Cross Bearing by George H. Morrison

Cross Bearing
George H. Morrison
Luke 9:23

When the Romans crucified a criminal, not only did they hang him on a cross, but as a last terrible indignity, they made him carry the cross upon his back. Probably Jesus, when a lad, had been a witness of that dreadful spectacle. How it would sink into His boyish mind, the dullest imagination can conjecture. And that was why when He became a man, He used the imagery of cross-bearing to describe all that is bitterest in life. The cross is anything difficult to bear; anything hard, galling, uncongenial; anything that robs the step of lightness and blots out the sunshine from the sky. And one of the primary secrets of discipleship is given in our text: If any man will come after Me, let him take up his cross daily.

The first implication of our text is that cross-bearing is a universal thing. If any man will come after Me-then no one is conceived of as escaping. In the various providence of God there are things we may escape in life. There are many who have never felt the sting of poverty; there are some who have never known the hour of pain. But if God has His providences which distinguish us, He has also His providences which unite us, and no man or woman ever escapes the cross. There is a cross in every life. There is a crook in every lot. There is a bitter ingredient in every cup though the cup be fashioned of the gold of Ophir (1 Kings 10:11). Our Lord knew that every one who came to Him in every country and in every age would have to face the discipline of cross-bearing. The servant is not greater than his Lord.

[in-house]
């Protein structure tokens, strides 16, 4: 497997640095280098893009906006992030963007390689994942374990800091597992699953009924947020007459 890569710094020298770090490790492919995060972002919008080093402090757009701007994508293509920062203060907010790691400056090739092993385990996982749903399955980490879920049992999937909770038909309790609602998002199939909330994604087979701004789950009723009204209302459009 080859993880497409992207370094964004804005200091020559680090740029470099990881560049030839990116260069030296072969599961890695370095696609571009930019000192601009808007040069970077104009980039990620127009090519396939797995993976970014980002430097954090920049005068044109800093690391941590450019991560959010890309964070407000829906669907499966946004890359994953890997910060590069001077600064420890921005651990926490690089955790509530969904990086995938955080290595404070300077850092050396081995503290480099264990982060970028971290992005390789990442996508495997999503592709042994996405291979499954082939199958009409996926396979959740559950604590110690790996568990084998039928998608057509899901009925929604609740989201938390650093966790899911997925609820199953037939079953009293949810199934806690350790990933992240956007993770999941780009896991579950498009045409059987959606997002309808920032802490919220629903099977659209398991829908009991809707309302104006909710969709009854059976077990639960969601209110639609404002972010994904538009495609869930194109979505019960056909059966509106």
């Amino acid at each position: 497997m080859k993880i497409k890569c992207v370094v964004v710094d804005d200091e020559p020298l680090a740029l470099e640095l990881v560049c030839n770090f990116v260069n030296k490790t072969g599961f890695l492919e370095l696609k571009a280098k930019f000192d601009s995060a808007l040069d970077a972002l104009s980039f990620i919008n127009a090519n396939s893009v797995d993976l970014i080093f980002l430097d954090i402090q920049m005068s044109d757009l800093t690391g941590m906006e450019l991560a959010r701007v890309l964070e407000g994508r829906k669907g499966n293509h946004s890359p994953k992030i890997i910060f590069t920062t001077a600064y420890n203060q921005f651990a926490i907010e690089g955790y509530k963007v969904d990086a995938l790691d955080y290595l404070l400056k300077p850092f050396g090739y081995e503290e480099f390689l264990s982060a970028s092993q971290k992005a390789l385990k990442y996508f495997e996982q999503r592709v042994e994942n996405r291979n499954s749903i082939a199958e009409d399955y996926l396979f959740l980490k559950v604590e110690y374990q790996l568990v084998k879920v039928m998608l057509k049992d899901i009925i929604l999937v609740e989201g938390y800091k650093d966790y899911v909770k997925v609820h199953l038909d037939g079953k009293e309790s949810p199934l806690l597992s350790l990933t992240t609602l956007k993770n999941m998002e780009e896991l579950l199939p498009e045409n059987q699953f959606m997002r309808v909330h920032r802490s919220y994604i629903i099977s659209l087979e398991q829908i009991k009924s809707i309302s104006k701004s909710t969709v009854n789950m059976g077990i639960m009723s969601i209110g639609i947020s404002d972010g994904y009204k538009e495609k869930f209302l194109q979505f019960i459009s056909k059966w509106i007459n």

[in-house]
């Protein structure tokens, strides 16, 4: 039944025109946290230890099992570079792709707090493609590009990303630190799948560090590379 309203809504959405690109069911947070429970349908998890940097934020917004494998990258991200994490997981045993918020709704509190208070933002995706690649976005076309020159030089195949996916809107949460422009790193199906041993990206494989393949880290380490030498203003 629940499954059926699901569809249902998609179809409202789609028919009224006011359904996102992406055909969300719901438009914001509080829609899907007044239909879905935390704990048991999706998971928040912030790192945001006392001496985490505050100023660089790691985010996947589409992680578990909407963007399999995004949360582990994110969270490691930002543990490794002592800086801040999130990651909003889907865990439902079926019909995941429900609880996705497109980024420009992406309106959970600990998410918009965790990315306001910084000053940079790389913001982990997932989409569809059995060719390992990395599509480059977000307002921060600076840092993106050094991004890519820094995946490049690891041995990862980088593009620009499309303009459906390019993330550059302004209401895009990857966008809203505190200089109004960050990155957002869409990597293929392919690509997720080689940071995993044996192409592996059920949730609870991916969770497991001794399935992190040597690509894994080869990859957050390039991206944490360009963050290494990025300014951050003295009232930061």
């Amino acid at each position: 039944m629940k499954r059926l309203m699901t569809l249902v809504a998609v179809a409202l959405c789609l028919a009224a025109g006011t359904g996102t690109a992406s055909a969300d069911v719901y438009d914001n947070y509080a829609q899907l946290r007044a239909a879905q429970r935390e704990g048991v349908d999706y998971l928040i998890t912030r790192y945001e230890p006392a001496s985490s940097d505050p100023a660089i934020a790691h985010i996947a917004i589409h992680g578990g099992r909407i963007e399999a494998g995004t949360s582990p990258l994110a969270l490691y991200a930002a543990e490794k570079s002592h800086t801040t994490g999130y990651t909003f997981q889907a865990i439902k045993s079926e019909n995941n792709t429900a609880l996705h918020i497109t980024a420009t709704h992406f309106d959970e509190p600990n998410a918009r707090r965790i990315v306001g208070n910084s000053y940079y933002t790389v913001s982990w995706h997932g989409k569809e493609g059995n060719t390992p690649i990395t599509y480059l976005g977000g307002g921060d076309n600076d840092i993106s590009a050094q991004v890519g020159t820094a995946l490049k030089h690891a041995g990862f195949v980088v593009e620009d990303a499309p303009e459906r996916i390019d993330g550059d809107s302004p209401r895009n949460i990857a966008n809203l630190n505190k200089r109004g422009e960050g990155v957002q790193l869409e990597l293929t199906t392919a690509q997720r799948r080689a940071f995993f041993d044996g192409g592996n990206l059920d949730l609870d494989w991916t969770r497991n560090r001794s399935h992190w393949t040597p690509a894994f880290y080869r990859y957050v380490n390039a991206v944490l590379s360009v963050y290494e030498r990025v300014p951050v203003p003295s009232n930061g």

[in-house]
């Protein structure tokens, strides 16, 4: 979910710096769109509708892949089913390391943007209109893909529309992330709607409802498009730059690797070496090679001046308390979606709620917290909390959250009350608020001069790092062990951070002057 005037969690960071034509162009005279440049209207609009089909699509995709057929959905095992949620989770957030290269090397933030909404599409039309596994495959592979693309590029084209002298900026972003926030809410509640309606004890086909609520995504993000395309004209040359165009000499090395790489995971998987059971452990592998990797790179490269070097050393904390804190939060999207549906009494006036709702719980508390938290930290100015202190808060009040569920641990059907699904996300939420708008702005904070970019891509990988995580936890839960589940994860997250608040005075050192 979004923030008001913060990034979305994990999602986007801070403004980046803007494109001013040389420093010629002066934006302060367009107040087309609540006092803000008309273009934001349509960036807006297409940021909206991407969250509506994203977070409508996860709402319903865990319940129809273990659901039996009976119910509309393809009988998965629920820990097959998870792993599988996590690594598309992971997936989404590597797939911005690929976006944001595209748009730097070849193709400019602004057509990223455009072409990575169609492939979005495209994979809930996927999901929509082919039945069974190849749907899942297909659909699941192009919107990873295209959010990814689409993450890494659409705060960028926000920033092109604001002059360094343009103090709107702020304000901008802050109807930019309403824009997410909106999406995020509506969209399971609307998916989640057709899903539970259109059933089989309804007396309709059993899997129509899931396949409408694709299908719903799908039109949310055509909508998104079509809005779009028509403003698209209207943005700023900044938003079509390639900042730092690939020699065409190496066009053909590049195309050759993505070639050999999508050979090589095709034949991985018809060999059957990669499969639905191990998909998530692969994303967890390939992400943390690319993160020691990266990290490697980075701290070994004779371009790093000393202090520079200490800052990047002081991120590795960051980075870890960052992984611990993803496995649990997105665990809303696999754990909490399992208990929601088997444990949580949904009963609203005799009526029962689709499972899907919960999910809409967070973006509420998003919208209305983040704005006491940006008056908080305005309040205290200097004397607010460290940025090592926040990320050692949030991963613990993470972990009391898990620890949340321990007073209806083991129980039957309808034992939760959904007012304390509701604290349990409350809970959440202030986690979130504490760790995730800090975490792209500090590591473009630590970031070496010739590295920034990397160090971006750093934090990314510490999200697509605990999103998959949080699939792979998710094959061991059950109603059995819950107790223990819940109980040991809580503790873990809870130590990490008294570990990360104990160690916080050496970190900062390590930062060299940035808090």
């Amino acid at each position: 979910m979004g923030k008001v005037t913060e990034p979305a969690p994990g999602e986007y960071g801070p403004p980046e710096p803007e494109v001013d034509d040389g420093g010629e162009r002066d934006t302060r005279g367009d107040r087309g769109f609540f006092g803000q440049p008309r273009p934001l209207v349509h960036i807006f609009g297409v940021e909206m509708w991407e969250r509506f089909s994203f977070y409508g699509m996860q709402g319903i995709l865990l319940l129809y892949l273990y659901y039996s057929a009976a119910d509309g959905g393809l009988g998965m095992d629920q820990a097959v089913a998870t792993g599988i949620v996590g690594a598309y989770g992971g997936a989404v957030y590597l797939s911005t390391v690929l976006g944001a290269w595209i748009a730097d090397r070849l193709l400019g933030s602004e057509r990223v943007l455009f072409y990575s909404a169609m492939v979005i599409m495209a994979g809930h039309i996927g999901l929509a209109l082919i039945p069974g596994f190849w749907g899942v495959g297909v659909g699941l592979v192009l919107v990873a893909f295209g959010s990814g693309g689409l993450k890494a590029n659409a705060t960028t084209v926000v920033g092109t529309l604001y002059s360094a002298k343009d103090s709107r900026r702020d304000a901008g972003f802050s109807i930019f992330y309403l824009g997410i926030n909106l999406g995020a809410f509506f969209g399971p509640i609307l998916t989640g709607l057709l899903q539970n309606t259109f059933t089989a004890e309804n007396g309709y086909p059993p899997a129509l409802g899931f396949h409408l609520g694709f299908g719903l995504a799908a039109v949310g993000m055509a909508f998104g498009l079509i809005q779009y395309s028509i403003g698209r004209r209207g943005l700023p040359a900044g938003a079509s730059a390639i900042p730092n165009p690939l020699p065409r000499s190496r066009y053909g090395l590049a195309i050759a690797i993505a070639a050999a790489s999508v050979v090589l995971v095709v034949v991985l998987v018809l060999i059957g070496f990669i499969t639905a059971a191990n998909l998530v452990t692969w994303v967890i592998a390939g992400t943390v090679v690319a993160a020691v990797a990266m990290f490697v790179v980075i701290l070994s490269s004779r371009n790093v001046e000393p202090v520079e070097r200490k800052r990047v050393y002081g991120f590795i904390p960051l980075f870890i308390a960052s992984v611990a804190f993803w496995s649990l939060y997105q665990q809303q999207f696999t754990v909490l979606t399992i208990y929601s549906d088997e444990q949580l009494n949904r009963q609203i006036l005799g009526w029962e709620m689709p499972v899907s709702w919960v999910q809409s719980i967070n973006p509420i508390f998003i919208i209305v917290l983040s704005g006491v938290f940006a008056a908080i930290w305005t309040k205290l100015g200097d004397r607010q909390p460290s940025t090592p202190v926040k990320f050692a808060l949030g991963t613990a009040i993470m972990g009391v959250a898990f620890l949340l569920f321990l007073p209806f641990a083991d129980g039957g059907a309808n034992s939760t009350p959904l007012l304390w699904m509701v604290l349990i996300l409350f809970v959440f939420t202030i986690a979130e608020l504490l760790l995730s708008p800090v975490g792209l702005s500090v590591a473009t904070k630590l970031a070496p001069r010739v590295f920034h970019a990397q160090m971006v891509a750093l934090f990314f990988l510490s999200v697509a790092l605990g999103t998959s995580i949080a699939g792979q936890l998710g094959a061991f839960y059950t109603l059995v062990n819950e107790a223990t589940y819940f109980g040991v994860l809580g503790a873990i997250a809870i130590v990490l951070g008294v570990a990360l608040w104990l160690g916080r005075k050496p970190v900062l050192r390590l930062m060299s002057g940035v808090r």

The next implication of our text is that cross-bearing is an individual thing. If any man will come after Me, let him take up his cross from which I gather that crosses are peculiar, separate as personality, never quite the same in different lives. When coins are issued from the Mint, they are identical with one another. Handle them, they are alike; there is not a shade of difference between them. But ...

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